For the healthcare networks that need to share PHI and other healthcare data, cloud would be the influential technology in providing a controlled access. According to IDC Health Insights, with providers increasingly using cloud for data collection, aggregation and analytics about  80% of healthcare data will pass through the cloud by 2020. Establishing an environment that would meet the requirements of network isolation, data segregation and effective data protection is a challenge. In order to withstand these challenges, healthcare organizations would turn to cloud providers offering HIPPA-compliant infrastructure. The private cloud will be instrumental for access control and data security.

  • Telemedicine to facilitate health care reach 24/7 at lower costs:

In 2016, US Government and private payers would expand their telemedicine services to meet the needs of ageing and expanding population. Consumers would thus have 24/7 access to healthcare. According to industry experts from IBIS World, the global telemedicine market will expand at a compound annual growth rate of 14.3%, and would reach approx. $36.2 billion by 2020. As a key result of advances in digital communication and healthcare technology, telemedicine would revolutionize as a cost-effective solution for patients, providers and payers as well. ‘Reimbursement’ was the major obstacle till now for implementation of telemedicine, although the future looks more positive on this front. United Health Group predicts that, in 2016, 20 million of its members will benefit from covered telemedicine services via its three partner networks. Talking about the government insurers, more coverage would be seen among Medicaid managed care sector.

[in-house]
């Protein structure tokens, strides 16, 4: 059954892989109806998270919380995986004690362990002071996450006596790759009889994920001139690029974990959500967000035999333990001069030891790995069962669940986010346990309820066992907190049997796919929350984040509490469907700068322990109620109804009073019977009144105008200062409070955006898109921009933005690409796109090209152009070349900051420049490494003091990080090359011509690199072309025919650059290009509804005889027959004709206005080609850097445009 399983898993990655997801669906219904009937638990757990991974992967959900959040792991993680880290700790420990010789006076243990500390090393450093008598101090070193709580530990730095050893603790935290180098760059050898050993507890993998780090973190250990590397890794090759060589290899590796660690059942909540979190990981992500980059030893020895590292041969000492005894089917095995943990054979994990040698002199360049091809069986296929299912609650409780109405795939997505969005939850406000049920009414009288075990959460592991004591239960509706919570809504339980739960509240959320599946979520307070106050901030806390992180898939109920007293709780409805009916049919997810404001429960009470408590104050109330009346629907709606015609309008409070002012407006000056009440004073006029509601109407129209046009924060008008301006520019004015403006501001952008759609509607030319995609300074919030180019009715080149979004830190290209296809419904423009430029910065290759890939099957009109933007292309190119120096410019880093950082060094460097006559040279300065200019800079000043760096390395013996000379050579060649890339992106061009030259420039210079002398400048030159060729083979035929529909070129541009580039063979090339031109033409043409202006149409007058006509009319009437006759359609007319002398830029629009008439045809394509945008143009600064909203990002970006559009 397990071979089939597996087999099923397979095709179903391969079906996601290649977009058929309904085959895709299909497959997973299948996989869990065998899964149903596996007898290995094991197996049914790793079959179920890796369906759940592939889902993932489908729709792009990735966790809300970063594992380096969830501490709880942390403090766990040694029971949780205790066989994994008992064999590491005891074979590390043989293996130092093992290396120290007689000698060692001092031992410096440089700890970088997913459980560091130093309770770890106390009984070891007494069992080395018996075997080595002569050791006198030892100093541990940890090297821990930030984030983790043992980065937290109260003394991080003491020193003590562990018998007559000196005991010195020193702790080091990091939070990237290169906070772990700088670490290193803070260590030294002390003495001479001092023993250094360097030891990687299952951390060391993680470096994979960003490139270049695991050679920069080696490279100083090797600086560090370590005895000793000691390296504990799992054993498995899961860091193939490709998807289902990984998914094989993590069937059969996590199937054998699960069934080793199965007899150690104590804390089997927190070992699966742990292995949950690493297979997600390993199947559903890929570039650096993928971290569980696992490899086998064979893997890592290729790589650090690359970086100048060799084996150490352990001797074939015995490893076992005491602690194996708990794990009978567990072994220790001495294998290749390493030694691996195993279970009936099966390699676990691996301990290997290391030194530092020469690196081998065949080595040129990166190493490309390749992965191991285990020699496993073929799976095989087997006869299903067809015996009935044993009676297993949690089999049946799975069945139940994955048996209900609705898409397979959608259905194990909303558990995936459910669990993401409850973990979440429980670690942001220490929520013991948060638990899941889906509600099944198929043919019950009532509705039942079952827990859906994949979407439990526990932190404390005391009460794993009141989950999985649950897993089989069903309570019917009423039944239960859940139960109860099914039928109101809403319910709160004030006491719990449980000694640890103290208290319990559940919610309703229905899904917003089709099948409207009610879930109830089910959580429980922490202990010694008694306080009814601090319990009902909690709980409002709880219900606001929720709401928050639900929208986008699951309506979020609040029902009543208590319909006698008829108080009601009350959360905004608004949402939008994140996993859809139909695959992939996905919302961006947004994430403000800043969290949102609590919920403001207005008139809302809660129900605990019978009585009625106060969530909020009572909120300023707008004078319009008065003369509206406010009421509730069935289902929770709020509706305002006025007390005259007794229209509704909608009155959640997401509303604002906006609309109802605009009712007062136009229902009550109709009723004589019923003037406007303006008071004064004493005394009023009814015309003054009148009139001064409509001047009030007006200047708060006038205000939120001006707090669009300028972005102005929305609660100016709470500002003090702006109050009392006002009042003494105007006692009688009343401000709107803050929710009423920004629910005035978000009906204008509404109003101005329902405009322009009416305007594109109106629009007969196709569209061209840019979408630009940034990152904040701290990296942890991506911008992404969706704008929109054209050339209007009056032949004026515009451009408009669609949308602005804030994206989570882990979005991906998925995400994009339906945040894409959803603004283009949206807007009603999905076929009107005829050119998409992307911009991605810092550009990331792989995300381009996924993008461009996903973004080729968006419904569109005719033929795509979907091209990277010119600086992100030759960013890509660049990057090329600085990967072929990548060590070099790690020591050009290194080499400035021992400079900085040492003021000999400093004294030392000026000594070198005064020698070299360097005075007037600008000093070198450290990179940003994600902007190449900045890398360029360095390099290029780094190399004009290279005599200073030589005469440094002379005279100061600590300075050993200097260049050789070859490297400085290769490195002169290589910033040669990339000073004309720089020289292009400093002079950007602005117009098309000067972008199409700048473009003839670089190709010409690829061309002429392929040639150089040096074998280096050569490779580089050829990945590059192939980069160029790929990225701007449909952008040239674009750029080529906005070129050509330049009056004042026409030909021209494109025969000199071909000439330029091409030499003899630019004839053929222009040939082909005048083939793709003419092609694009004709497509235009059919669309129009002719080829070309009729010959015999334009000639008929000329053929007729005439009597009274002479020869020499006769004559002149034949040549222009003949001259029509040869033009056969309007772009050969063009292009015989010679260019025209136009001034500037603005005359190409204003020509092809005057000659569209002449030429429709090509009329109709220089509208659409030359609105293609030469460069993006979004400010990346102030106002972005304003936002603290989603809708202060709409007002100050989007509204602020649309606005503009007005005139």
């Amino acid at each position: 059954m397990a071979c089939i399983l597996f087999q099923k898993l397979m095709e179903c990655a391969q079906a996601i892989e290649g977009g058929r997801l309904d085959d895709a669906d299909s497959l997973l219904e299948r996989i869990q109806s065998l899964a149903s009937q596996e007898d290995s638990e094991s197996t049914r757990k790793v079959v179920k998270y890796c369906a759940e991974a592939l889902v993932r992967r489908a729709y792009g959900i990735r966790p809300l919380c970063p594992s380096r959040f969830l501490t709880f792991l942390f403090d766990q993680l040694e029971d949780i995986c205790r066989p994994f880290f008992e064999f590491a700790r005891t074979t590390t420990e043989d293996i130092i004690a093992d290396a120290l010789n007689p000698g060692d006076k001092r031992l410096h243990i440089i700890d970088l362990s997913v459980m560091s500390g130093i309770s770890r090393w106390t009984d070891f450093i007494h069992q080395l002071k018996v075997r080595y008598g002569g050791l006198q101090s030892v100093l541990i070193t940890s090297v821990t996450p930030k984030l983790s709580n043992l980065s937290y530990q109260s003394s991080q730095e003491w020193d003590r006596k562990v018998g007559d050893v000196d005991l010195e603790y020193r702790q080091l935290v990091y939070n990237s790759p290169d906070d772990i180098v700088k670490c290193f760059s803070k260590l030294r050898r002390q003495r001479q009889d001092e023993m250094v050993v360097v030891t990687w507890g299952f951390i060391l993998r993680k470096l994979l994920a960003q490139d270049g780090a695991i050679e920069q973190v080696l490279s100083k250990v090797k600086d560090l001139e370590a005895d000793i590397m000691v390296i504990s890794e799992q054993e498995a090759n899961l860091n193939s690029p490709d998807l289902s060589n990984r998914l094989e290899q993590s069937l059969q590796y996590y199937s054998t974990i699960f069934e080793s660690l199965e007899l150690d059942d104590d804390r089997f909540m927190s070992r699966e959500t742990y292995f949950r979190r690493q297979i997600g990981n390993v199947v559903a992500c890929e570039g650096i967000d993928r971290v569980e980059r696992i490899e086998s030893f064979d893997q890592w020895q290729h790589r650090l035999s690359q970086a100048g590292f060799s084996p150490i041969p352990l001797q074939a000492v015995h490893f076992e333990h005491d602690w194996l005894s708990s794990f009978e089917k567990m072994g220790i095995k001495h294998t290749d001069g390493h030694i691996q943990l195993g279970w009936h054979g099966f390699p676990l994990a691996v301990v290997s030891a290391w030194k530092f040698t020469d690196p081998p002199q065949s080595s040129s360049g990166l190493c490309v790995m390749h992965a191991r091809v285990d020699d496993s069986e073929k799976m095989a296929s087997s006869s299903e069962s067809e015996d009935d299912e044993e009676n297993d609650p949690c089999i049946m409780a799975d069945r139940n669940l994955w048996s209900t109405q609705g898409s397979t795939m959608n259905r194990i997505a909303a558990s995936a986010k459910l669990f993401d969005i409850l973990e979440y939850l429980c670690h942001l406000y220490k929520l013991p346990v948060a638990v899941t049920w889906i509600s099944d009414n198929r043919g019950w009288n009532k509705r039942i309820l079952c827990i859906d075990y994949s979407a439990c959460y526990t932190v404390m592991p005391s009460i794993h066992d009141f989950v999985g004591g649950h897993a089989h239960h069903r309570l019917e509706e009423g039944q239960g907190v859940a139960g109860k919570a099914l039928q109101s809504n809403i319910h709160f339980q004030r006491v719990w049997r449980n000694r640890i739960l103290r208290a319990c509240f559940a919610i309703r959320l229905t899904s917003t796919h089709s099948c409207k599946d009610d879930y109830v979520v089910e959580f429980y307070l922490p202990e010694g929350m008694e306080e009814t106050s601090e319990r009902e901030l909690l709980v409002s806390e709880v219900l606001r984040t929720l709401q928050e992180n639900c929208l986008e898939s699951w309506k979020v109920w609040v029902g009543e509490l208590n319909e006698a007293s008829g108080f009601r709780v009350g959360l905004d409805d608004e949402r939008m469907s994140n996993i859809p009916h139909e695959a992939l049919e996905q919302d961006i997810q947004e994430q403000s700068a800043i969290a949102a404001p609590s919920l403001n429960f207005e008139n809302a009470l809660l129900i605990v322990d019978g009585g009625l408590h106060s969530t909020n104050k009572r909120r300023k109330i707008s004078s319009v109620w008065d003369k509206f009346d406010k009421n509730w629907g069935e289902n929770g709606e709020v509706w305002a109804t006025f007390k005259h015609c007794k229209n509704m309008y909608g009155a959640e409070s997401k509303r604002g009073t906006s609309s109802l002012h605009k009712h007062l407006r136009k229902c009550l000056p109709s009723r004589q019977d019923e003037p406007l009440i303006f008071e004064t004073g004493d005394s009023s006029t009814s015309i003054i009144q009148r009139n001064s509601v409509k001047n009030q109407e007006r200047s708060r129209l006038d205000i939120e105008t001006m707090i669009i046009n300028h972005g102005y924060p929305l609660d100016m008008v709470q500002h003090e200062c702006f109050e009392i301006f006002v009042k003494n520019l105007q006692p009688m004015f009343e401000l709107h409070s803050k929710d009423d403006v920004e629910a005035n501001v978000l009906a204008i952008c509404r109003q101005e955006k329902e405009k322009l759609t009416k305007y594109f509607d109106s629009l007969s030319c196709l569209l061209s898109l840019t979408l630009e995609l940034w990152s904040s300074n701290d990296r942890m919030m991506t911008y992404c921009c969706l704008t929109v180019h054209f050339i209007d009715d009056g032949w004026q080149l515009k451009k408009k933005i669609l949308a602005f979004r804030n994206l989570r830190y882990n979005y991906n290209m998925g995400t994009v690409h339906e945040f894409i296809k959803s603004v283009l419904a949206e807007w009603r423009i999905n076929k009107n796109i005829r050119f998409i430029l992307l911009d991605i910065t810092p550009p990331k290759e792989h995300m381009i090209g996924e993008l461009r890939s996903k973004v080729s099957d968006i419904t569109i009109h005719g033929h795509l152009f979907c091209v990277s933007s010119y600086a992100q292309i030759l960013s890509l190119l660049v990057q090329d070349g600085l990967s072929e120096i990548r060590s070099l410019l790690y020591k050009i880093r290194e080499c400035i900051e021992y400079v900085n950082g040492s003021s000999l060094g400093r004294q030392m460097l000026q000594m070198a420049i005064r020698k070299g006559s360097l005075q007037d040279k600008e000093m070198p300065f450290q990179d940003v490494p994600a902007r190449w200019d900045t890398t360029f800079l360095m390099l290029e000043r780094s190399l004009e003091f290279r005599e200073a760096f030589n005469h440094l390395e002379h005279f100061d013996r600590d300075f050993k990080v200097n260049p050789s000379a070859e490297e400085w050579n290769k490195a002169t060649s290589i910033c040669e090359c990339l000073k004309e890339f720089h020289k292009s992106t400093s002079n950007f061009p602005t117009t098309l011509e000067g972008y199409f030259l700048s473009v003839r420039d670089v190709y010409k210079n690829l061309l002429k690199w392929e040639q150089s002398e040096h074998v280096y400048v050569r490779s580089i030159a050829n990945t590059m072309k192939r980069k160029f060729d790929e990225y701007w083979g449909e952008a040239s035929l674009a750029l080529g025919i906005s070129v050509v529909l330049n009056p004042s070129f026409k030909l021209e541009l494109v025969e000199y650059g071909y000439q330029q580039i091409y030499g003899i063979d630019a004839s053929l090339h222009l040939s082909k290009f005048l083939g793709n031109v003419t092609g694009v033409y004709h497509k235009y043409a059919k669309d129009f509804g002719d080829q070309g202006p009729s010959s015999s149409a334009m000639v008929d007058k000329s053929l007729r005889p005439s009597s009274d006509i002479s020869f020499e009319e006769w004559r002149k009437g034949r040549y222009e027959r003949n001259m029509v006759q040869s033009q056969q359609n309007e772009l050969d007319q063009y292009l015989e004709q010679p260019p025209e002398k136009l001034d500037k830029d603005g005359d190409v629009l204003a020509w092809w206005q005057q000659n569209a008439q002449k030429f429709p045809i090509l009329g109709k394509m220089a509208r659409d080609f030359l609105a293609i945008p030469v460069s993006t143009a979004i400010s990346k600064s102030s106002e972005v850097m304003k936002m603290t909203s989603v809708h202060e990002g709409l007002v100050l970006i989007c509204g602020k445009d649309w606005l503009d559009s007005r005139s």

• mHealth to rise as a new delivery model to monitor and manage healthcare:

Mobile and wireless technologies are emerging as the integration of connected medical devices and data analytics to improve healthcare outcomes at reduced care cost. The adoption of mHealth apps will continue to rise in 2016 with specifically tailored applications for smartphones and tablets. These next generation apps would not only become a key for preventive care but also contribute to the chronic disease management. In 2016, we would see more and more physicians prescribing these apps as a part of patient treatment plans. A mobile research firm Research2guidance has predicted that the global mhealth app services market will begin the commercialization phase and reach $26 billion worldwide by 2017.

    • Data security would be the major concern to avoid any negative impact on organization:

Healthcare data is confidential and sensitive. With data breaches making the news headlines today, data security is of prime importance for all the major players in healthcare, be it the patient, provider or payer. Healthcare CIO’s thus would prioritize data security to avoid any type of Health Insurance Portability and Accountability Act (HIPAA) violations.

Organizations would keep on striving to achieve better healthcare quality at lower costs. And, technology is to play a significant role in making the modern healthcare available for every segment of population. Nevertheless, it would rather empower the patients, giving more controls in their hands. The future is great and we are eager to watch how the healthcare organizations would leverage these technological advancements to keep a pace with new age consumerization and competition challenges.